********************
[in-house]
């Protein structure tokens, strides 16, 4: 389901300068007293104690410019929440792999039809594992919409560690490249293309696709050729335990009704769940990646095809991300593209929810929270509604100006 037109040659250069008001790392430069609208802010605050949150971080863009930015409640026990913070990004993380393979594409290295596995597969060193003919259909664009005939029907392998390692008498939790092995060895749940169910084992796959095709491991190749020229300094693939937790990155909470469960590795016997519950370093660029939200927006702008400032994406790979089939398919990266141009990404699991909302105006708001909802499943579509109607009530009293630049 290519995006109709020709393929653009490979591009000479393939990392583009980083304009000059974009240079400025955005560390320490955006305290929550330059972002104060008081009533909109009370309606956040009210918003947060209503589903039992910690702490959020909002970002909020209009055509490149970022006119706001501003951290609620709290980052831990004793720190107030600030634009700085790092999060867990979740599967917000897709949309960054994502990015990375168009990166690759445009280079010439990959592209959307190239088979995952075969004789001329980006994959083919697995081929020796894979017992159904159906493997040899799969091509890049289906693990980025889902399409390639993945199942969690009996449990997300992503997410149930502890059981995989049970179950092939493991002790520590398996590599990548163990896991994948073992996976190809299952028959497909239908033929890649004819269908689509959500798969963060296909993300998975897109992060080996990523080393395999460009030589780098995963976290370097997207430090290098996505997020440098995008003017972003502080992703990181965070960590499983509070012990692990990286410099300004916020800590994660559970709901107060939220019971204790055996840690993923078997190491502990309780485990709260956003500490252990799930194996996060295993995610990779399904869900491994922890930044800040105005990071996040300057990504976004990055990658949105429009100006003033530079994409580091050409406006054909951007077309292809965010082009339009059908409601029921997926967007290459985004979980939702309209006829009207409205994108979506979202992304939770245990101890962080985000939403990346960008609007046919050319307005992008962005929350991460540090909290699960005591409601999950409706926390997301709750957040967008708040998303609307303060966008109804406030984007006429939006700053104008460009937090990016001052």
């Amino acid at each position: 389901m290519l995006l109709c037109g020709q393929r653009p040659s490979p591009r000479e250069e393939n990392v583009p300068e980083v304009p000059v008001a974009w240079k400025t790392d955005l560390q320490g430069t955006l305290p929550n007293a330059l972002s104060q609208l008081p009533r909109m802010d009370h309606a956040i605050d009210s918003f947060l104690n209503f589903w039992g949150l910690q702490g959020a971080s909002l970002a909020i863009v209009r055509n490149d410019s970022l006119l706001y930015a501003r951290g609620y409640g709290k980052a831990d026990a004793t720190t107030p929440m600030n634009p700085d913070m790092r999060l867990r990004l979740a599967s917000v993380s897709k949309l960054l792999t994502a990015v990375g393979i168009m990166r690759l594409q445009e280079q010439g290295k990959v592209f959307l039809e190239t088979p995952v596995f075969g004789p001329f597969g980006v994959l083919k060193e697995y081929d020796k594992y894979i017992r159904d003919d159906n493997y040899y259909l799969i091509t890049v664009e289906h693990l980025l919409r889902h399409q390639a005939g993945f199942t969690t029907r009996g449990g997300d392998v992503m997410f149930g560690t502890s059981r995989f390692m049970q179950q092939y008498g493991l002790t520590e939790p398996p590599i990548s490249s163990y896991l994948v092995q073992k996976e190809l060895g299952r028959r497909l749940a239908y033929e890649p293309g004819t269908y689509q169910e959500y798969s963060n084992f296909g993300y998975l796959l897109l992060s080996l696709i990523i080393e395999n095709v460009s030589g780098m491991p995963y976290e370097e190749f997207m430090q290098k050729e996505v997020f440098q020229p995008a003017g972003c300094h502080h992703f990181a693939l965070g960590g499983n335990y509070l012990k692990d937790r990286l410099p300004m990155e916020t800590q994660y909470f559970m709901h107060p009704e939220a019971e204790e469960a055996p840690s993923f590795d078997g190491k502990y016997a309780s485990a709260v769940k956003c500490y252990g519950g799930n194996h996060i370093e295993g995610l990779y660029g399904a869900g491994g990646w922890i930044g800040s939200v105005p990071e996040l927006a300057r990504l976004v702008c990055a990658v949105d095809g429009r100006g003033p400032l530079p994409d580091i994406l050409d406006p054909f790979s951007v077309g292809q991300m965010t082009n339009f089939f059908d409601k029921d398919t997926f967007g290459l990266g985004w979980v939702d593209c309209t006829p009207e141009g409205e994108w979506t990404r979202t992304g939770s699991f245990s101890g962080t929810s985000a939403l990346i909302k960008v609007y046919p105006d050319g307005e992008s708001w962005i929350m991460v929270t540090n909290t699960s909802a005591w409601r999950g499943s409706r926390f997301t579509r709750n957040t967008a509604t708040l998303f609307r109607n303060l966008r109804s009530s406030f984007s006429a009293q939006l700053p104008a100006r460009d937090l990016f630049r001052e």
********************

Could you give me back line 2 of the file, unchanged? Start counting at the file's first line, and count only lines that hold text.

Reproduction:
């Protein structure tokens, strides 16, 4: 389901300068007293104690410019929440792999039809594992919409560690490249293309696709050729335990009704769940990646095809991300593209929810929270509604100006 037109040659250069008001790392430069609208802010605050949150971080863009930015409640026990913070990004993380393979594409290295596995597969060193003919259909664009005939029907392998390692008498939790092995060895749940169910084992796959095709491991190749020229300094693939937790990155909470469960590795016997519950370093660029939200927006702008400032994406790979089939398919990266141009990404699991909302105006708001909802499943579509109607009530009293630049 290519995006109709020709393929653009490979591009000479393939990392583009980083304009000059974009240079400025955005560390320490955006305290929550330059972002104060008081009533909109009370309606956040009210918003947060209503589903039992910690702490959020909002970002909020209009055509490149970022006119706001501003951290609620709290980052831990004793720190107030600030634009700085790092999060867990979740599967917000897709949309960054994502990015990375168009990166690759445009280079010439990959592209959307190239088979995952075969004789001329980006994959083919697995081929020796894979017992159904159906493997040899799969091509890049289906693990980025889902399409390639993945199942969690009996449990997300992503997410149930502890059981995989049970179950092939493991002790520590398996590599990548163990896991994948073992996976190809299952028959497909239908033929890649004819269908689509959500798969963060296909993300998975897109992060080996990523080393395999460009030589780098995963976290370097997207430090290098996505997020440098995008003017972003502080992703990181965070960590499983509070012990692990990286410099300004916020800590994660559970709901107060939220019971204790055996840690993923078997190491502990309780485990709260956003500490252990799930194996996060295993995610990779399904869900491994922890930044800040105005990071996040300057990504976004990055990658949105429009100006003033530079994409580091050409406006054909951007077309292809965010082009339009059908409601029921997926967007290459985004979980939702309209006829009207409205994108979506979202992304939770245990101890962080985000939403990346960008609007046919050319307005992008962005929350991460540090909290699960005591409601999950409706926390997301709750957040967008708040998303609307303060966008109804406030984007006429939006700053104008460009937090990016001052």